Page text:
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Linux misses out on record connected PDA shipments

Oct 31, 2005 — by LinuxDevices Staff — from the LinuxDevices Archive — views

Worldwide PDA shipments increased nearly 21 percent year-over-year in Q3, and are on track to reach record levels in 2005, said Gartner today in a report that seems to contradict pessimistic PDA market reports from competing research firms. Linux accounted for a paltry 0.7 percent of shipments, according to Gartner.

Specifically, Gartner said Q3-2005 PDA shipments totaled 3.45 million units, a 20.7 percent year-over-year increase. Additionally, Gartner noted that the worldwide PDA market is on track to reach 15 million units shipped for the entire year, which would surpass the previous record of 13.2 million units set in 2001.

Differing viewpoints

Another research firm, IDC, last week counted half as many PDA shipments as Gartner, and sees the PDA market in its seventh consecutive quarter of year-over-year decline. IDC tallied 1.6 million shipments in Q3-2005, down 16.9 percent year-over-year, and 8.8 percent sequentially.

Obviously, IDC is counting different devices than Gartner. Specifically, IDC considers PDAs to be “standalone” handhelds with no wireless connectivity, whereas Gartner defines a PDA as a “data-centric handheld computer” that “may offer WAN support for voice, [but are] data-first, voice-second devices.”

In other words, Gartner includes devices such as Windows Mobile Pocket PC Phones and RIM Blackberry wireless email devices, while IDC does not. Consequently, IDC's top five PDA vendors were Palm, HP, Acer, Dell, and Mio — all vendors of traditional PDAs. Gartner's top five, on the other hand (so to speak), are RIM, HP, Palm, T-Mobile, and Nokia.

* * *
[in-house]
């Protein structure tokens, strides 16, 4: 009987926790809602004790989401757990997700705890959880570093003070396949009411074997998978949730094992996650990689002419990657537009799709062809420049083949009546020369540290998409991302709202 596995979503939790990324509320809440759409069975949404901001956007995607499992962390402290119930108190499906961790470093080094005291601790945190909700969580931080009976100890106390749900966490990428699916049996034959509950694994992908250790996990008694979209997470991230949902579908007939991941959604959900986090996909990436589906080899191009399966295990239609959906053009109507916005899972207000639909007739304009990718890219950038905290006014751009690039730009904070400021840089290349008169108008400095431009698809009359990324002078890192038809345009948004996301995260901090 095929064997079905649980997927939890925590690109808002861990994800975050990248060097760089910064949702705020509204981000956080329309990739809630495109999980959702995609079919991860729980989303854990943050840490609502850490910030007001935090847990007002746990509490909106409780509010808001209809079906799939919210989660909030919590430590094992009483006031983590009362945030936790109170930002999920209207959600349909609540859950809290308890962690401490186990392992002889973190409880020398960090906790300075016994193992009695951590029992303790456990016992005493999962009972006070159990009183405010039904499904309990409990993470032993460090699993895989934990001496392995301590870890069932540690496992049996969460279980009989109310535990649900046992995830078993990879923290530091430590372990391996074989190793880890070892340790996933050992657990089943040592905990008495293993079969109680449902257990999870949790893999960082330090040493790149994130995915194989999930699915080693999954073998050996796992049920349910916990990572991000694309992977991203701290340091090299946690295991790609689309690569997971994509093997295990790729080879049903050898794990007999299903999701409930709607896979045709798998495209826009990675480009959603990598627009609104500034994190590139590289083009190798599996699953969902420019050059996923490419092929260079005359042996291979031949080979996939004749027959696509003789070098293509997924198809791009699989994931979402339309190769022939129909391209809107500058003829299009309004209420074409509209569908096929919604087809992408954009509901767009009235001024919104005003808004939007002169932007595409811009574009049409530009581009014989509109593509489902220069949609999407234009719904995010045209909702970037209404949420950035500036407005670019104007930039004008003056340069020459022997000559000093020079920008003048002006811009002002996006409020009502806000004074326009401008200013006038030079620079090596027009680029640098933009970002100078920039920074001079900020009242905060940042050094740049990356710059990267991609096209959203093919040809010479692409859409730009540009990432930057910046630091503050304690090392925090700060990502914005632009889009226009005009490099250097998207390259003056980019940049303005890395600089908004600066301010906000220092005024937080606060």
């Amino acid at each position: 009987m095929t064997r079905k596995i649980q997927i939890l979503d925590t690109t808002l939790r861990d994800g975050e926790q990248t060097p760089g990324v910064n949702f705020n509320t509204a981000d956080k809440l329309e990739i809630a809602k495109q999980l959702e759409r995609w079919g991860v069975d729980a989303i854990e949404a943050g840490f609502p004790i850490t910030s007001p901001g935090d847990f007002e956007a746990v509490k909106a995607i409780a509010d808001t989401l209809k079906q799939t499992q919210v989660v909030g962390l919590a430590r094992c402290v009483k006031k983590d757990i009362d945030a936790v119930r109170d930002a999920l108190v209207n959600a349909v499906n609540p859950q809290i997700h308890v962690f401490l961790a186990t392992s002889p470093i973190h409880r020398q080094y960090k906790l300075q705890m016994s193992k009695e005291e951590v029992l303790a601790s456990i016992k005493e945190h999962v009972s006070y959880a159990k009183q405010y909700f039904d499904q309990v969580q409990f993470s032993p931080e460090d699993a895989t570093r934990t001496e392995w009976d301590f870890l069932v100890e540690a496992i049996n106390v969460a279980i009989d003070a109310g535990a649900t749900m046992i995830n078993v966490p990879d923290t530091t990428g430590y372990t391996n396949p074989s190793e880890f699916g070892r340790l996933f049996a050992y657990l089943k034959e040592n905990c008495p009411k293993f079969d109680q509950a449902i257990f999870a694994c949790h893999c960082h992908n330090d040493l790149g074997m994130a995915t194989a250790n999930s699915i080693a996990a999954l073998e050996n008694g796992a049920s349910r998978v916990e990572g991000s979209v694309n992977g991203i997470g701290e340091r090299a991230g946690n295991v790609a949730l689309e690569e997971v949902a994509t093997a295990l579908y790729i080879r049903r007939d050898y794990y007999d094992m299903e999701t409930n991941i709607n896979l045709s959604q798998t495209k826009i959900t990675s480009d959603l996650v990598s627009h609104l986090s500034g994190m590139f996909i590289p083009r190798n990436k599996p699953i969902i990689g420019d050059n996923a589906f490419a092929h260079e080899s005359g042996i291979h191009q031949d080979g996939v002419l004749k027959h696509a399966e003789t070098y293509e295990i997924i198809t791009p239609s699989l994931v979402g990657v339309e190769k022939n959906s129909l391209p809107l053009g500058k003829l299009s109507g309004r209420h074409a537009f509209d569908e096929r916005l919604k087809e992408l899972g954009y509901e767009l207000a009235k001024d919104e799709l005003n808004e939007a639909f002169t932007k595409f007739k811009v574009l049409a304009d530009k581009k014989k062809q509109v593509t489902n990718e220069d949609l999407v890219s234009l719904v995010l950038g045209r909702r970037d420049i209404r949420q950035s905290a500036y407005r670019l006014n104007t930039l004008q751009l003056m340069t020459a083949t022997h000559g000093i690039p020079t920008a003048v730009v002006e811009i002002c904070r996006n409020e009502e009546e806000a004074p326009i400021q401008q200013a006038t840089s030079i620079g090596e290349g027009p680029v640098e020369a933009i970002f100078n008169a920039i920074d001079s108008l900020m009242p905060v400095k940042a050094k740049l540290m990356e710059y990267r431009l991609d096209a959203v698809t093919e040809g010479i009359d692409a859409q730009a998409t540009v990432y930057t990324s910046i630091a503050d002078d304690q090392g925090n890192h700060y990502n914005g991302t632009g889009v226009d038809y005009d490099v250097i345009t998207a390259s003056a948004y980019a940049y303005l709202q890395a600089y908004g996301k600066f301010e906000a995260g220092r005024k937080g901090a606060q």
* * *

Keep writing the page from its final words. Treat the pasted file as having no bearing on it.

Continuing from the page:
Adding smartphones — which are primarily phones, and secondarily PDAs — resulted in an even more optimistic report on handheld market growth from Canalys last week. Canalys reported that the “converged” handheld market grew 75 percent year-over-year.

In short: the more connectivity the definition of “handhelds” includes, the faster their market grows.

Microsoft on top

Nearly half of all PDAs shipped were running some version of Windows CE, according to Gartner. The software platform used by Research in Motion (RIM) in its Blackberry device came in second, at around 25 percent of the market. Linux straggled in at fifth place, with just 0.7 percent of worldwide shipments, Gartner claims.

Worldwide Preliminary PDA Shipment Estimates by Operating System, 3Q-2005 (units)

OS Q3-05
Q3-05 share% Q3-04 Shipments Q3-04 share% Q3-04 to Q3-05 Growth%
Windows CE 1,693,471 49.2 1,375,866 48.1 23.4
RIM OS 862,000 25.0 565,000 19.8 52.6
Palm OS 515,175 14.9 850,821 29.8 -39.4
Symbian OS 200,000 5.8 0.0 NA
Linux 24,300 0.7 14,500 0.5 67.6
Others 150,400 4.4 52,620 1.8 185.8

(Source: Gartner Dataquest — October 2005)

Shipments by vendor

In terms of unit shipments by vendor, RIM extended its first place lead, with a year-over-year increase of 52.6 percent. RIM also accounted for about half of the worldwide growth, Gartner said.

However, Gartner notes that Blackberry PDA shipments were up less than 3 percent sequentially, as RIM's product mix begins to shift toward smartphones. Smartphones now account for an estimated 18 percent of RIM shipments, Gartner says.

Worldwide Preliminary PDA Shipment Estimates by Vendor, 3Q-2005 (Units)

Vendor Q3-05
Q3-05 share% Q3-04 Shipments Q3-04 share% Q3-04 to Q3-05 Growth%
RIM 862,000 25.0 565,000 19.8 52.6
HP 548,338 16.0 692,113 24.2 -20.2
Palm 478,575 13.9 748,950 26.2 -36.1
T-Mobile 206,800 6.0 51,000 1.8 305.5
Nokia 200,000 5.8 0.0 NA
Others 1,149,633 33.3 801,744 28.0 43.4
Total 3,449,346 100.0 2,858,807 100.0 20.7

(Source: Gartner Dataquest — October 2005)

Palm's decrease of 36 percent dropped it from second to third place behind HP. The Sidekick II and Pocket PC Phone Edition devices were responsible for T-Mobile's spectacular jump into fourth place, according to Gartner.

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